That’s Steve Jobs not Steve Jobs, and actually it’s about what they can learn for all evaluation and reflection, not just what they can learn about their placement reports.
I’m currently working with students on drafts of a piece of personal evaluation and reflection based on industry placements they have had within the creative and cultural industries. The thing that all students try to do is tell me the A-Z story of what they did last summer, but that’s not what I want them to do. I want them to tell me a story worth telling, by finding some moments of drama and using that to craft a narrative from which we can both, reader and writer, learn.
So here’s where we link to Steve Jobs. The people behind that movie, and especially the writer Aaron Sorkin, have spent weeks going around telling everybody that they’ve made a portrait, not a biopic:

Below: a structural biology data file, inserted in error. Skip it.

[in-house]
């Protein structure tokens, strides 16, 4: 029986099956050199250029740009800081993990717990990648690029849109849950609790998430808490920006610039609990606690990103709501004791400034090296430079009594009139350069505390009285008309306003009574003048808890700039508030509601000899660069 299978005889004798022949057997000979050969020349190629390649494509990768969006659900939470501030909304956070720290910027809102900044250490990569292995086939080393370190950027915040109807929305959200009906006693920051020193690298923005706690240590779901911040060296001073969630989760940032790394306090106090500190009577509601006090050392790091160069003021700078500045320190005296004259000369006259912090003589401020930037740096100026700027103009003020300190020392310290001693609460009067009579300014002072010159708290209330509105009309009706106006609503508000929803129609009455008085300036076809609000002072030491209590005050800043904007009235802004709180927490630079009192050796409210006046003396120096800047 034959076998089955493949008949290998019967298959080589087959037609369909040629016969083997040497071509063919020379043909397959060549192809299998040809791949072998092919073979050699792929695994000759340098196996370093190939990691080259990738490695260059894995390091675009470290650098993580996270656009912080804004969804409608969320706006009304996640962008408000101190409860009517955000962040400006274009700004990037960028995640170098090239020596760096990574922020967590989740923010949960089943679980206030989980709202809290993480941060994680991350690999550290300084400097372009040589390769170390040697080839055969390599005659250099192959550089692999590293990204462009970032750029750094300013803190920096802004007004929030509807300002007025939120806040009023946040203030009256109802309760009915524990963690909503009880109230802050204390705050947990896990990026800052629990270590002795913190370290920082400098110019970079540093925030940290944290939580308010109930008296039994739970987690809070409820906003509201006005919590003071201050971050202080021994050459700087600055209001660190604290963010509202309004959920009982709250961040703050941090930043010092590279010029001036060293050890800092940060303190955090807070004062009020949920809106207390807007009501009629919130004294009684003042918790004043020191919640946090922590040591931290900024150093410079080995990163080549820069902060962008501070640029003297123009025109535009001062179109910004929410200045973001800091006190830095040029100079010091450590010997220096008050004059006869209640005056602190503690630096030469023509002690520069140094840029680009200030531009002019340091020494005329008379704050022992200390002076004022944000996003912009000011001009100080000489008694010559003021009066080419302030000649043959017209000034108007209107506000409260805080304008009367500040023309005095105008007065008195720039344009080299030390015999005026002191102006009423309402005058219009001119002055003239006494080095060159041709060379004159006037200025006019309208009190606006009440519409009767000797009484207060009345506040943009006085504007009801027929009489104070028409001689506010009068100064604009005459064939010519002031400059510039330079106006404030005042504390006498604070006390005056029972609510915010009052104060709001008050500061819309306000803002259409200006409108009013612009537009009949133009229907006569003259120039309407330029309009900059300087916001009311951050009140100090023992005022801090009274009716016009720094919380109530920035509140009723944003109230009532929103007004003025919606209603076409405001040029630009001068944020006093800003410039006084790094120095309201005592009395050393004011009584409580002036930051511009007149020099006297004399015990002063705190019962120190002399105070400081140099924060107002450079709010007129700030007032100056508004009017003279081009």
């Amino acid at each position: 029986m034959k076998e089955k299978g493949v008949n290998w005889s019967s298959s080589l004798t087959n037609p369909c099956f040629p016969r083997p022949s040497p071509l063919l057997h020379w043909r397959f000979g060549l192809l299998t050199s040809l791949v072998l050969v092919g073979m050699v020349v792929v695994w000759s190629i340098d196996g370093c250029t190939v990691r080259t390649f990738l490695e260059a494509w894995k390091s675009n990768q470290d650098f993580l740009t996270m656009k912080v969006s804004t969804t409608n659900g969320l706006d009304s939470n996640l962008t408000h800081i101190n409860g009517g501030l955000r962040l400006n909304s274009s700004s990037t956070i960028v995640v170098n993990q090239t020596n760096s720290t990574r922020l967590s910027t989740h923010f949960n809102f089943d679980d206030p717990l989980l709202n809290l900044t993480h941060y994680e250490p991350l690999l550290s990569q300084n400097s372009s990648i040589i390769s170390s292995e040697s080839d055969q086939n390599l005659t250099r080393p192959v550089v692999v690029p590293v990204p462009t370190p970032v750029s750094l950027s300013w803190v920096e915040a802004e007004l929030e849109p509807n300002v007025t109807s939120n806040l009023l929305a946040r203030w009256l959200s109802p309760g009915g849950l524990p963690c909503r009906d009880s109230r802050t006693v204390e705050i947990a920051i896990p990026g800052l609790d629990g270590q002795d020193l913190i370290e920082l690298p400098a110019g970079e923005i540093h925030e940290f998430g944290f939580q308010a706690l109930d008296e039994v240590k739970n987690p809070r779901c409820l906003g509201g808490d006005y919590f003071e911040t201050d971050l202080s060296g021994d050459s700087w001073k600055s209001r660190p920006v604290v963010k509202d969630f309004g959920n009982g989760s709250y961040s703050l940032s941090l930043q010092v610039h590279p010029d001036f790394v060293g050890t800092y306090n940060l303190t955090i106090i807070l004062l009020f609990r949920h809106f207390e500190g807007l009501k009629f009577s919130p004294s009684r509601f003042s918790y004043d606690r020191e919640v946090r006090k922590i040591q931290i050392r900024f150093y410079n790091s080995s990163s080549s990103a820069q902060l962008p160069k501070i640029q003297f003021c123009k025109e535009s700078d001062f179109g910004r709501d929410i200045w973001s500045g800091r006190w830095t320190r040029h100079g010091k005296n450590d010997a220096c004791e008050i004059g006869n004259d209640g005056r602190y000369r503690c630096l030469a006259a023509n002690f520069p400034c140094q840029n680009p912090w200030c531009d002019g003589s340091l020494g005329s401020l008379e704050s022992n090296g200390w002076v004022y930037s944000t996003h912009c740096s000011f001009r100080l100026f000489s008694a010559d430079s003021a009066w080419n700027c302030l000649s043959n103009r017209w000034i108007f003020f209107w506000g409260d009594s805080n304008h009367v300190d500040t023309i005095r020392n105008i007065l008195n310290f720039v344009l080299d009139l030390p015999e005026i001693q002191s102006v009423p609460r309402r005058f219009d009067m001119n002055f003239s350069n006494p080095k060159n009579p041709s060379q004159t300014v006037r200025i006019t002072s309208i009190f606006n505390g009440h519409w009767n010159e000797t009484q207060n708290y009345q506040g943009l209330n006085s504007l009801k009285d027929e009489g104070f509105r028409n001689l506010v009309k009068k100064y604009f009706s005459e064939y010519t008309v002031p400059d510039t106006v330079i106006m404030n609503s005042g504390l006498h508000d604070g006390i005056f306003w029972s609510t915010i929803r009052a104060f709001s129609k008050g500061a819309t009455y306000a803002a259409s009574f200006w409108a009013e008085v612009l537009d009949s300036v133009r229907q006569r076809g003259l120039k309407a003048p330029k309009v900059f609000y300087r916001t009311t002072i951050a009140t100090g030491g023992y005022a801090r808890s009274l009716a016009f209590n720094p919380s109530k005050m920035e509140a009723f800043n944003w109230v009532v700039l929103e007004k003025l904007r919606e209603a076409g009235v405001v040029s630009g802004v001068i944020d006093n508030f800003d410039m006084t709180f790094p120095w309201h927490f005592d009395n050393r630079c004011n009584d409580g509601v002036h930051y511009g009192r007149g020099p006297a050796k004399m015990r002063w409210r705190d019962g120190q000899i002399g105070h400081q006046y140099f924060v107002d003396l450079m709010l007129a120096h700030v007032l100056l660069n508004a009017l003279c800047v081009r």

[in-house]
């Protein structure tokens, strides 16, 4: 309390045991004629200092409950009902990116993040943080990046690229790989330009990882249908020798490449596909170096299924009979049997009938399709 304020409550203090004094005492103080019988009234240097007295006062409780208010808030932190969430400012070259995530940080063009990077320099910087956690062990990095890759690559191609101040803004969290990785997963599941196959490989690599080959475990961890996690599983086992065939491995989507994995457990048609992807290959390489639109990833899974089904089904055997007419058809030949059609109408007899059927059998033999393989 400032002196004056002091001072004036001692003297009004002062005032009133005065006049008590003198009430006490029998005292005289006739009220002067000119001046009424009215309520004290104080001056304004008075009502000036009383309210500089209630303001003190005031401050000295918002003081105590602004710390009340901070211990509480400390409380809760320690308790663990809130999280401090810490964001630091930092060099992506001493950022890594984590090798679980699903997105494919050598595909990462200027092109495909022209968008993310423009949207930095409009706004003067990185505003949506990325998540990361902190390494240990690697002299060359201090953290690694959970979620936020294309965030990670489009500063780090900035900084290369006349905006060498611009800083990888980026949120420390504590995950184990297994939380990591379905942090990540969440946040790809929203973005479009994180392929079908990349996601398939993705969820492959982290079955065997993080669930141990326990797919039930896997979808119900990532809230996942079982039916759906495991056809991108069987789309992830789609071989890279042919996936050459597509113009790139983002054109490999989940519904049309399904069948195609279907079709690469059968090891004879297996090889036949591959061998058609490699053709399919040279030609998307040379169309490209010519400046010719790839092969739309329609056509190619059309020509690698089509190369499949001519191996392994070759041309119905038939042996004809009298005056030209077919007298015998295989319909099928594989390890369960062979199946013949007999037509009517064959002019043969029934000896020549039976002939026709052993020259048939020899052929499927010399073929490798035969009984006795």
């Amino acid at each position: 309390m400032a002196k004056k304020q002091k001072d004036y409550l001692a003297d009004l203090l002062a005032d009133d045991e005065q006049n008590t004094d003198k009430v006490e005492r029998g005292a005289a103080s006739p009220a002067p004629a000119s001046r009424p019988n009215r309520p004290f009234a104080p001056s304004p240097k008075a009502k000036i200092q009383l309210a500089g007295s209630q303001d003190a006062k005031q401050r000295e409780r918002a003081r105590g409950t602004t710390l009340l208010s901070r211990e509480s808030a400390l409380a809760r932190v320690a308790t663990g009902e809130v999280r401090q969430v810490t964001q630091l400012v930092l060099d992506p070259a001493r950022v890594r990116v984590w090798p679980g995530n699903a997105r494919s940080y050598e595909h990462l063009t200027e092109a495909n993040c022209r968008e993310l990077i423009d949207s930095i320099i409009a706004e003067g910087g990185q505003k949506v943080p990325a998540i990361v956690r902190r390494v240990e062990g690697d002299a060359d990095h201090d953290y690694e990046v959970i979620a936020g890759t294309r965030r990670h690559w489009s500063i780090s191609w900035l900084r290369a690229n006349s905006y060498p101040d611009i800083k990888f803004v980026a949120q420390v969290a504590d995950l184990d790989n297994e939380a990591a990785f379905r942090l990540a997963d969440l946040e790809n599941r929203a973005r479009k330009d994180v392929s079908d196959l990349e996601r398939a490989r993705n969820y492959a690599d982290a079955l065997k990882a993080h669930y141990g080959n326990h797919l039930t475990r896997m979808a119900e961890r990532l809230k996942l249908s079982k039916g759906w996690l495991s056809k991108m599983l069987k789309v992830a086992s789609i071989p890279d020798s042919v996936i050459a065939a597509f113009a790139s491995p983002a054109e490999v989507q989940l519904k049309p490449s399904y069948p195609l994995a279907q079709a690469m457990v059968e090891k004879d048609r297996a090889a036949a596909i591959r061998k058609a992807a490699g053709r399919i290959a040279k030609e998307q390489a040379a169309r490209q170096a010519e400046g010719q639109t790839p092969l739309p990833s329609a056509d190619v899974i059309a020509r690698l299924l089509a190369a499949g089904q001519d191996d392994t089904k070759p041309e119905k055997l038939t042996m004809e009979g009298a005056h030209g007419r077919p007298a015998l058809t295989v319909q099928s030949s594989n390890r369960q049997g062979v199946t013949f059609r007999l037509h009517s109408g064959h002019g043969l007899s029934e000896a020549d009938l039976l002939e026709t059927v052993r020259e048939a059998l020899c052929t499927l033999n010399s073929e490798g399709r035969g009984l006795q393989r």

A biopic would be a cradle-to-grave story. It would be something much closer to a Wikipedia page dramatized. Do you remember the movie from a few years ago, The Queen, with Helen Mirren? That wasn’t the biopic about Queen Elizabeth. She was at the center of the movie, but it’s about six days in Queen Elizabeth’s life.
We can learn more from a portrait which finds the nub of the matter and distills into impressionistic moments. A placement report — any piece of critical evaluation — that just shows a project does little to tell me about it. The cradle-to-grave, the A-Z, is factual and dry, disinterested and uninteresting. Any lived experience contains drama, any work placement or project contains key moments where we learn. So students, paint me a painting, create an impression of the moments when everything turned and you learned about yourself, about work, about the world. You can’t all be like Steve Jobs, but you can all be like Steve Jobs.